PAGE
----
The combination of just waking up and dealing with the effects of a heavy night’s drinking made the journey from the hotel bedroom to the door seem unconquerable, but Charlie managed it – just only to be greeted by his agent, Russ, reciting the morning newspaper, with no consideration for Charlie’s hangover from hell. “Charlie Walker, the winner of the latest reality show ‘Worldwide'” Russ boomed out with pride. “Where contestants visit a new country every week, and live as locals.” Charlie was struggling to concentrate on what was being said. “Charlie survived the weekly votes, and went on to win the controversial prize of fame.”
“So what does fame mean?” The girl approached Charlie in Sox, the latest in the long line of London hot spots, where Charlie was paid to make an appearance “as a prize,” the mystery woman clarified. “Basically a biography, and a film, called The Winner’s Story.” Charlie shouted above the repetitive thud of the music. “Cool. Bet you get this all the time, but, could I share a fish bowl with you?” Charlie knew why she had asked for this. He brought it on himself. In every country he visited with “Worldwide,” he would party with the locals. And the party always started the same way – with a fish bowl. On many occasions, this was greeted by a blank expression, until Charlie stepped behind the bar, and poured every spirit he could find, into a container, usually a bucket, and proudly said, “that’s a fish bowl.”
“Earth to Charlie.” Charlie was brought back from the previous evening. “I’m saying that Cleo’s sold her story.” Cleo? Charlie tried to place the name. “The girl from last night?” Charlie asked, panicked by the prospect.
“I can’t believe I’m having a drink with Charlie.” He offered a nod in response, but had no idea what she had said. She spoke again, and once more, the music carried it away from Charlie. She stood up and began walking away, expecting Charlie to follow, but instead he took his chance to slip out of the fire exit, and return to the hotel room he had barely seen, since he got back a week ago.
“The disabled toilets. You dirty boy,” Russ laughed.
“That didn’t happen!” Charlie pondered a while, before asking, “What’s this going to do for my image?”
“What if this isn’t what I want to be?” Confusion creased Russ’s forehead. “On the show, I played a wild, partying fun guy because I knew people could relate to that. But it’s not who I am.”
Charlie reminded Russ why he went on the show. He wanted to be an actor. He knew the odds were against him, but Charlie didn’t care. He could see wonder in the eyes of people who called him a dreamer. The look of people who gave up on their dreams. Charlie would not wonder, he would know, one way or the other if it was destined to be a dream, or if it would become his reality. But after years of trying, he saw a crack in the back door, in the shape of a reality show, and squeezed through it.
Russ could see Charlie was upset, and tried to comfort him, in his unique style. “As long as you get the pot of gold, who cares if you caught a bus to the end of the rainbow?” This only served to provide Charlie with some confusing imagery. “Charlie, we’ve known each other for a long time.” Russ paused as if he was about to say something life-changing. “Stop being a little girl, take this chance and run with it.”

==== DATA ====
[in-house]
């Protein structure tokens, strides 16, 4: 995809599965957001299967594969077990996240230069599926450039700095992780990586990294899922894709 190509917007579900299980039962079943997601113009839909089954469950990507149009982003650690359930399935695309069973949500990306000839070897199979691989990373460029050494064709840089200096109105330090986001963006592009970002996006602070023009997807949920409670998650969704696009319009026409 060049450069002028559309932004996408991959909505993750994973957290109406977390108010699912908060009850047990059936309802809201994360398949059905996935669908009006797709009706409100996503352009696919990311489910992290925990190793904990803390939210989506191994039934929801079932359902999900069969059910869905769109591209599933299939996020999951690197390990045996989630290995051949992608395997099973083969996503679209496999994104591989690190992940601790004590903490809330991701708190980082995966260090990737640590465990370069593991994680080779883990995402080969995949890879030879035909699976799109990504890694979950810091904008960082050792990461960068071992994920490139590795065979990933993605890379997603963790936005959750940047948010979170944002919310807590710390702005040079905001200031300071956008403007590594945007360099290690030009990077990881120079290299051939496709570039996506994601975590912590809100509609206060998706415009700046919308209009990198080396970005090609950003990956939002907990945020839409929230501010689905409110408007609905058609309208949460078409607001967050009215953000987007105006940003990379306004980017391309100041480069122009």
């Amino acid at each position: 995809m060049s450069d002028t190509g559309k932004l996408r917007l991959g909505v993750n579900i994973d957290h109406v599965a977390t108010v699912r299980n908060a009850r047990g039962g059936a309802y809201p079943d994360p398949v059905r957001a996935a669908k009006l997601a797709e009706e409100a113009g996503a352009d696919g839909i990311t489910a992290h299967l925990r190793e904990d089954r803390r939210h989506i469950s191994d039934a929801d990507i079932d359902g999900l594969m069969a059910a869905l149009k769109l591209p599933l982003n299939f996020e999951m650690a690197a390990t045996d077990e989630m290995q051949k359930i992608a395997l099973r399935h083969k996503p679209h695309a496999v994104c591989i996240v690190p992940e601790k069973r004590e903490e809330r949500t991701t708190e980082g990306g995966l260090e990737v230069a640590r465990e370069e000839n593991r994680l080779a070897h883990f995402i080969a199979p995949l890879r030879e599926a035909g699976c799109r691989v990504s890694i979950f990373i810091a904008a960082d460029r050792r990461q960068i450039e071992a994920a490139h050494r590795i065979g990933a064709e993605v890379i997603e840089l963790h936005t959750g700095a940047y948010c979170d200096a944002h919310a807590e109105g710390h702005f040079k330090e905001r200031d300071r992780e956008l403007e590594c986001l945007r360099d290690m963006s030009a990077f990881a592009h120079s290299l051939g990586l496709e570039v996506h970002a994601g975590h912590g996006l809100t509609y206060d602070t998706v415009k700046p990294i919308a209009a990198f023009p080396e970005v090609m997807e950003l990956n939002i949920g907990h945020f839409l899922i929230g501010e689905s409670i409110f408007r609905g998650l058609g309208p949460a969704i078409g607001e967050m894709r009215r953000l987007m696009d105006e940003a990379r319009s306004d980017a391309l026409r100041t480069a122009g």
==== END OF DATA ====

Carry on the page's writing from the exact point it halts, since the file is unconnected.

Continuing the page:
“Eat your heart out, Oscar Wilde,” Charlie scoffed.
“I’m serious. Do I think you’ve earned this lifestyle?” Russ gestured towards the magnificence of the hotel room. “No. But you did win a popularity contest and that can open doors.”
“Do you think I was a good enough actor to make it, without the show?”
“In six months, you’ll be forgotten. A nobody. A “didn’t you used be..”?” Charlie was hoping a point was imminent. “And then people will be more willing to offer you an acting job.”
“I have to be famous and forgotten to get what I want?”
“In a nutshell.” Russ cupped Charlie’s face. “Who knows? In two, maybe three years you could be on EastEnders.”
“Really?!” It took a moment for Russ to realize that Charlie was being sarcastic. “Most actors dream of working with De Niro, Pacino. Not me. I want the fella who plays Phil Mitchell!”
“You want to be an actor? Play this part. Play it for as long as they want you to play it. And don’t forget why you’re doing it.” Charlie’s face sunk with sadness, not because of the situation, but because he knew Russ was right. “You have two personal appearances tonight- both are running a contest with you as the prize.”
“You didn’t answer me. Am I good enough without the show?”
Russ sighed, before answering, “Honestly? I think you’re slap-bang in the middle of mediocrity. You won’t be out of place as an actor, but you won’t stand out either.” Russ gave Charlie an apologetic slap on the arm. “But with this chance, you’ll get what you want.” Russ turned to leave, but froze by the door, as Charlie had the last word. “You’re right. I need this. But you’re also dead wrong. Once they throw me that ball, I will run with it, and I will stand out.”
Pausing momentarily from her fishbowl prize, the latest contest winner checked Google on her phone. “Steve McFadden is the actor who plays Phil Mitchell. Why?”
“Just trying to remember.” Charlie surveyed the nightclub and saw many people he thought had left their dreams at home, and got lost in hedonism. And at that moment, he swore he would not go native. Charlie smiled, and reverted back to the character she wanted to see. “Let’s get wasted!”